The Code Green Campaign seeks to raise awareness about the high rates of mental health issues that first responders must endure, to reduce mental health issues among first responders, to educate first responders about self and peer care, to lobby for change regarding how mental health issues are addressed by first responder agencies, and to help eliminate the stigma that prevents individuals from admitting that they are having problems and asking for help. You can learn more here.
If you would like to help this worthy cause, please consider joining us for the escorted charity ride and party on March 28th. It is sure to be a fun time for the whole family while helping to raise money and bring awareness to this important issue. We hope to see you there!
Motorcyclists and Bicyclists
As personal injury attorneys for bikers and cyclists it is our goal to reduce the number of injuries suffered by our clients so everyone can enjoy what they love most, riding. Here are three tips to hopefully help avoid injuries caused by negligent drivers.
When you are riding behind a car in traffic, make sure you have an “out” if the car stops suddenly. Ride to the side and closest to the shoulder or a clear path out of any sudden movements by the motorists ahead.
When you are approaching an intersection and cars or trucks are turning right, move to the left of the bumper of the vehicles ahead of you and do not move to the right, maintain a safe distance because motorists may not notice you.
Many motorcycle and bicycle collisions could be avoided if other motorists simply saw the cyclist prior to the collision. Watch for drivers making a left hand turn across your path. Left hand turns in violation of a motorcyclists right of way are a leading cause of injury to motorcyclists.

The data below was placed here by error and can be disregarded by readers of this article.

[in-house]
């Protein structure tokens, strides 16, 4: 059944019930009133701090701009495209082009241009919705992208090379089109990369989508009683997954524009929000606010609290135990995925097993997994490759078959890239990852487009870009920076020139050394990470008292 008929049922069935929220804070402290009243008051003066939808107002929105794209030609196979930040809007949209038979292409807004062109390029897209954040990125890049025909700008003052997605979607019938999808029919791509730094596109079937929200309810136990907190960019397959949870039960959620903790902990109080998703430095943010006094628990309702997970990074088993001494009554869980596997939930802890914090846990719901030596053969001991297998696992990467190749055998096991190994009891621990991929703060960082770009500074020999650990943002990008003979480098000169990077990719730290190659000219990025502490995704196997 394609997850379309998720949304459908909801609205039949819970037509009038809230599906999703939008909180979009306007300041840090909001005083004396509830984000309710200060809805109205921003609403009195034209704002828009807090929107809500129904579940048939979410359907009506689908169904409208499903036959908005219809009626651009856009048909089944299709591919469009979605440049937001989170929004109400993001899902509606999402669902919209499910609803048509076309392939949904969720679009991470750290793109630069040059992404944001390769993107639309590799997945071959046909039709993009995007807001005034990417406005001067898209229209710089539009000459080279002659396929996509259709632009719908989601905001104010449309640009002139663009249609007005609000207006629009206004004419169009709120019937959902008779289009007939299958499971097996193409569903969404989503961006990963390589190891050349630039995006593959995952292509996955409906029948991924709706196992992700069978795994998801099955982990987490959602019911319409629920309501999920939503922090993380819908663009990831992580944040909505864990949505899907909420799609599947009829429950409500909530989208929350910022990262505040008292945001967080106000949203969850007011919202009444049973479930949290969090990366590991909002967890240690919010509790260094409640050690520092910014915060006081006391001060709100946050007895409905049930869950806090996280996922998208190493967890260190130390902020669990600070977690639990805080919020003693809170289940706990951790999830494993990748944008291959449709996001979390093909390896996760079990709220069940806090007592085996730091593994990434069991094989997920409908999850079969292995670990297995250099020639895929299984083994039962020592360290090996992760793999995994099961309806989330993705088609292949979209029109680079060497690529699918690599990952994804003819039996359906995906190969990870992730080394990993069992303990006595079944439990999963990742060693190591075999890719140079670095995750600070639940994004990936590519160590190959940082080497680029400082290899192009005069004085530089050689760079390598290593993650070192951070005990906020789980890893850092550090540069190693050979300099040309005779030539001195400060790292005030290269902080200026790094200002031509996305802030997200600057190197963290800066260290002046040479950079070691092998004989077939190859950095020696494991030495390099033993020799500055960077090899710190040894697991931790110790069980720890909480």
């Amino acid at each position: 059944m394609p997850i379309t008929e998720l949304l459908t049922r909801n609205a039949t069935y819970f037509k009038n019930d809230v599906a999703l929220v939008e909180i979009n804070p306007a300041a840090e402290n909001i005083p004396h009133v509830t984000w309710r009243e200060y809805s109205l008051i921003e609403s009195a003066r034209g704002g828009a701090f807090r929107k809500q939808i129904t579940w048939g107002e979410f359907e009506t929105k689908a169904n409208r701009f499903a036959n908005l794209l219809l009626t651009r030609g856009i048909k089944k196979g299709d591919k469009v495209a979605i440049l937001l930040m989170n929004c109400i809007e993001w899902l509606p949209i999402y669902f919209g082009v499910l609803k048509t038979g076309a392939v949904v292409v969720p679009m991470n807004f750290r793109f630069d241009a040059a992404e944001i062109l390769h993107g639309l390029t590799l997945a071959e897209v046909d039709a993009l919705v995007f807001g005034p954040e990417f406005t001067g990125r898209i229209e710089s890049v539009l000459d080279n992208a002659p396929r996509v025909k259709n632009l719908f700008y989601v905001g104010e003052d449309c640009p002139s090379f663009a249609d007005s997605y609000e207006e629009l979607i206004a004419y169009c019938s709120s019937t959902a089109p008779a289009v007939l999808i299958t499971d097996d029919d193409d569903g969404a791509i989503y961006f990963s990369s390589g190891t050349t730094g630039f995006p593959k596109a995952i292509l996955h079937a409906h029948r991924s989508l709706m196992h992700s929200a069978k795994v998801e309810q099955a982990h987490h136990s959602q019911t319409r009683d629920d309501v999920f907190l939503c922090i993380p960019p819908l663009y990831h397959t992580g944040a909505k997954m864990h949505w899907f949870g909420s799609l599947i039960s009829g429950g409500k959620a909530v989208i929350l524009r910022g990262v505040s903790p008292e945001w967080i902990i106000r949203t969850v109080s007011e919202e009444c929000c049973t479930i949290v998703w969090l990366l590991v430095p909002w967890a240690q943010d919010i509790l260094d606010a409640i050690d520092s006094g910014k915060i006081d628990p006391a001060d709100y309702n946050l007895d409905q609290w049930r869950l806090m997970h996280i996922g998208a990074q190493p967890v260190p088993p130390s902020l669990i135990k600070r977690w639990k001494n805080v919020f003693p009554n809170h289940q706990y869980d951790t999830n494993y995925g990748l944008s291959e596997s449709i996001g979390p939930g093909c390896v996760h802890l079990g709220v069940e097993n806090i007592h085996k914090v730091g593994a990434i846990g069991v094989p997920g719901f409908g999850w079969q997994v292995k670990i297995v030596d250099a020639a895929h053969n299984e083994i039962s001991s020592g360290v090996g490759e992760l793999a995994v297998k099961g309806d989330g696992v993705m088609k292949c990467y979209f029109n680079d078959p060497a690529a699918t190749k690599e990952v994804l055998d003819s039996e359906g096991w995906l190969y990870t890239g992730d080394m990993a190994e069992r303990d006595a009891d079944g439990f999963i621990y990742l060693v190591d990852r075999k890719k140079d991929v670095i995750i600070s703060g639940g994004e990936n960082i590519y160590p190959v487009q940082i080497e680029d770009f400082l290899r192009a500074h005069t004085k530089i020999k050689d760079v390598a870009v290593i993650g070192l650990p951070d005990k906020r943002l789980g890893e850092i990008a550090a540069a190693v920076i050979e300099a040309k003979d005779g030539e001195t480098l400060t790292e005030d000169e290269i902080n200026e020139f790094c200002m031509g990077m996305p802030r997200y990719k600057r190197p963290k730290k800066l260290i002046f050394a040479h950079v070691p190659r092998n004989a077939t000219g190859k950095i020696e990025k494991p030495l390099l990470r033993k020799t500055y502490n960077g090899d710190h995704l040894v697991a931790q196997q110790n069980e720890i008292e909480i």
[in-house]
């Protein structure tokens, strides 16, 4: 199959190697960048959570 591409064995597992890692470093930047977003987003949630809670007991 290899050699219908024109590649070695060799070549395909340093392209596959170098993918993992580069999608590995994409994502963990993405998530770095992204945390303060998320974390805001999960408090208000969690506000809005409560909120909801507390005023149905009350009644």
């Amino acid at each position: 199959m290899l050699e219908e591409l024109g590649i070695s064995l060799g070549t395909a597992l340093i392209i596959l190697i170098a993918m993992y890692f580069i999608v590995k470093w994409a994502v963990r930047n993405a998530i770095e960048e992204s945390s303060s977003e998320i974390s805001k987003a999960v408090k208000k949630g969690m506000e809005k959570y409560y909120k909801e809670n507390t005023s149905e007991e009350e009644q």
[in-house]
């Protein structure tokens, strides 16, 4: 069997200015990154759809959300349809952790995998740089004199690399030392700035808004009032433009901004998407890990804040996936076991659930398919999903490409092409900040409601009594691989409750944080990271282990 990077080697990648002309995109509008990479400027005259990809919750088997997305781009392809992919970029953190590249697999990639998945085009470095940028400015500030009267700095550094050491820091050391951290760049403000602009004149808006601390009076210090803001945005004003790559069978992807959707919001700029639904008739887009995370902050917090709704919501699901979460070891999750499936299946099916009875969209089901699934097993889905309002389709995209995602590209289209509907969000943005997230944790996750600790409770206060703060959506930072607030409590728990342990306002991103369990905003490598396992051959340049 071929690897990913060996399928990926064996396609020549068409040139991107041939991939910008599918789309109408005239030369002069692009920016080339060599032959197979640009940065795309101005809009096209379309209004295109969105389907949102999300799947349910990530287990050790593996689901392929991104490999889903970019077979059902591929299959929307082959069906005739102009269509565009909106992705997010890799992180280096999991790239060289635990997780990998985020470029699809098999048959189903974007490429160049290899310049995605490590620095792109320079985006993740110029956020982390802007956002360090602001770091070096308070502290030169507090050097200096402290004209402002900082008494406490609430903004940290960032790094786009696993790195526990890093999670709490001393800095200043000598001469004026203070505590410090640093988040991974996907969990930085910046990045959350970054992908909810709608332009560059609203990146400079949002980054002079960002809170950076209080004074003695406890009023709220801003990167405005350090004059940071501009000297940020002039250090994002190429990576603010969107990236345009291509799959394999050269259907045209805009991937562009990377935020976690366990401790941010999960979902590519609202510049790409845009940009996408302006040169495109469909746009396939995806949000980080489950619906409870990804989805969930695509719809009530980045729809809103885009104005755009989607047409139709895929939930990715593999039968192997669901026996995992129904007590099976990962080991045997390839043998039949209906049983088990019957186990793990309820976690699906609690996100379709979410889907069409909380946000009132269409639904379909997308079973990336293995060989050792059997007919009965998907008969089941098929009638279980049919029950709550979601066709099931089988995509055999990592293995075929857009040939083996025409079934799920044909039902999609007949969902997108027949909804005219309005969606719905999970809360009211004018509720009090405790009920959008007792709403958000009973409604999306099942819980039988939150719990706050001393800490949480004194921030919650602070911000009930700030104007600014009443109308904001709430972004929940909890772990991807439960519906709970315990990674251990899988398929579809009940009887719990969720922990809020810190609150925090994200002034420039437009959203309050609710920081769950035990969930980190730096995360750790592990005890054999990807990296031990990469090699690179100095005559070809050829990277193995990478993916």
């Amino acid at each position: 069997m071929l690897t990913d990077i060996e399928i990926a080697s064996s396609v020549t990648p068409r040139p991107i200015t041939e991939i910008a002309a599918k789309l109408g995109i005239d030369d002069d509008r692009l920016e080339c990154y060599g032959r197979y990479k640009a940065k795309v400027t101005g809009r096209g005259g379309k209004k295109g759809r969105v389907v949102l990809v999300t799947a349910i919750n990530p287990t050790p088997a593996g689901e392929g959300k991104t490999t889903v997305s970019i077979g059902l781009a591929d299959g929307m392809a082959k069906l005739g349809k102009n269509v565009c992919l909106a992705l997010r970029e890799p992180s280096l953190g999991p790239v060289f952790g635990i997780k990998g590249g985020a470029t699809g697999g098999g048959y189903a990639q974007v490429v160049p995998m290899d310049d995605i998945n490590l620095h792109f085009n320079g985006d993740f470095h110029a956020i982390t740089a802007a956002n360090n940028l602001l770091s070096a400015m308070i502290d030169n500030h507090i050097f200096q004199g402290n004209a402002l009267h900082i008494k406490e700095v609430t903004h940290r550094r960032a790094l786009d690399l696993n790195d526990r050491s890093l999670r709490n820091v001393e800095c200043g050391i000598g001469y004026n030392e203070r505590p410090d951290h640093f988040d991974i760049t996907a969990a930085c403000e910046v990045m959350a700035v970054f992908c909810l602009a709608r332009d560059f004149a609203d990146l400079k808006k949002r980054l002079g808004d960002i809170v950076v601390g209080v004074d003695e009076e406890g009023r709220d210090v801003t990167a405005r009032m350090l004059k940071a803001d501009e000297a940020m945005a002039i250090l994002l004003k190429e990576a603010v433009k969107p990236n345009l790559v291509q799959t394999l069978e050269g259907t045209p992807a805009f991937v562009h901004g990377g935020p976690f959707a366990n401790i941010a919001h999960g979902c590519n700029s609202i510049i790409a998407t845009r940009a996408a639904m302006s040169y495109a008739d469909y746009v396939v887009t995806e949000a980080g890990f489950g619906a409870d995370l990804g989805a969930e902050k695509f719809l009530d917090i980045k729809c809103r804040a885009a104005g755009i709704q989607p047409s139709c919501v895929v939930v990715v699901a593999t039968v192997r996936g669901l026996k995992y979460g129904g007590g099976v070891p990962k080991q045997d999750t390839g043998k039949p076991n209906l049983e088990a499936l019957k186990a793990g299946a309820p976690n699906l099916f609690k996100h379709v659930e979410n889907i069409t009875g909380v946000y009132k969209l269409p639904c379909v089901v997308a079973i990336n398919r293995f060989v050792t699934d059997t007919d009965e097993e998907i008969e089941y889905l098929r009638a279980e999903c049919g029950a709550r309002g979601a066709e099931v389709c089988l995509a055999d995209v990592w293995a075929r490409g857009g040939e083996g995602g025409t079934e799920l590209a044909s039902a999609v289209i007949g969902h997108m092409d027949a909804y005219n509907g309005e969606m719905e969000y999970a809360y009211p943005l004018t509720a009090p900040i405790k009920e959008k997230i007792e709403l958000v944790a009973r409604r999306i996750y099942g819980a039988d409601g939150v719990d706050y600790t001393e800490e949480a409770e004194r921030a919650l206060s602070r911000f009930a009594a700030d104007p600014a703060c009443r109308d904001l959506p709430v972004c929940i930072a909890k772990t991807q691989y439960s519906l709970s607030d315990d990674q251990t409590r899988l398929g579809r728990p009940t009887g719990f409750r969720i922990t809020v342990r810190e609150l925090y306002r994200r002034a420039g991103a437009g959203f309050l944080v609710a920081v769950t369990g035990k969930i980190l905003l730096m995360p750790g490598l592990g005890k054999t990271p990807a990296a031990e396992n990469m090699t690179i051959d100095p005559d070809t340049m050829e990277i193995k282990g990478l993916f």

If you have questions, don’t hesitate to call The Shefman Law Group or visit our website for more tips on motorcycle safety: http://www.cyclistlaw.com/motorcycle-accidents/motorcycle-safety/ and or for bicycle safety and laws:http://www.cyclistlaw.com/bicycle-accidents/austin-bicycle-law/
Marc Green is a Human Factors and Visuals Expert. He wrote a very interesting article on THE MOTH EFFECT. So, What is the Moth Effect? The study is worth reading. The summary is captured at the top, indicating despite the Moth Effect riders should employ lights, as many as possible, and preferrably flashing. The article discusses drivers leaving the road and being directed at the subject of their focus fixation.
The author writes, “The likely explanation for the moth effect is imprecision in knowing where the eyes are pointed. In order to perceive a stable world, the brain is constantly monitoring the direction of gaze. It is one of those critical mental operations necessary for survival that operates outside of awareness. If the brain did not know where the eyes were pointed, for example, the world would jump every time we made an eye movement.”
Take a few minutes to read the article. The information is invauable especially for riders at this time of year when days are short and nights are long.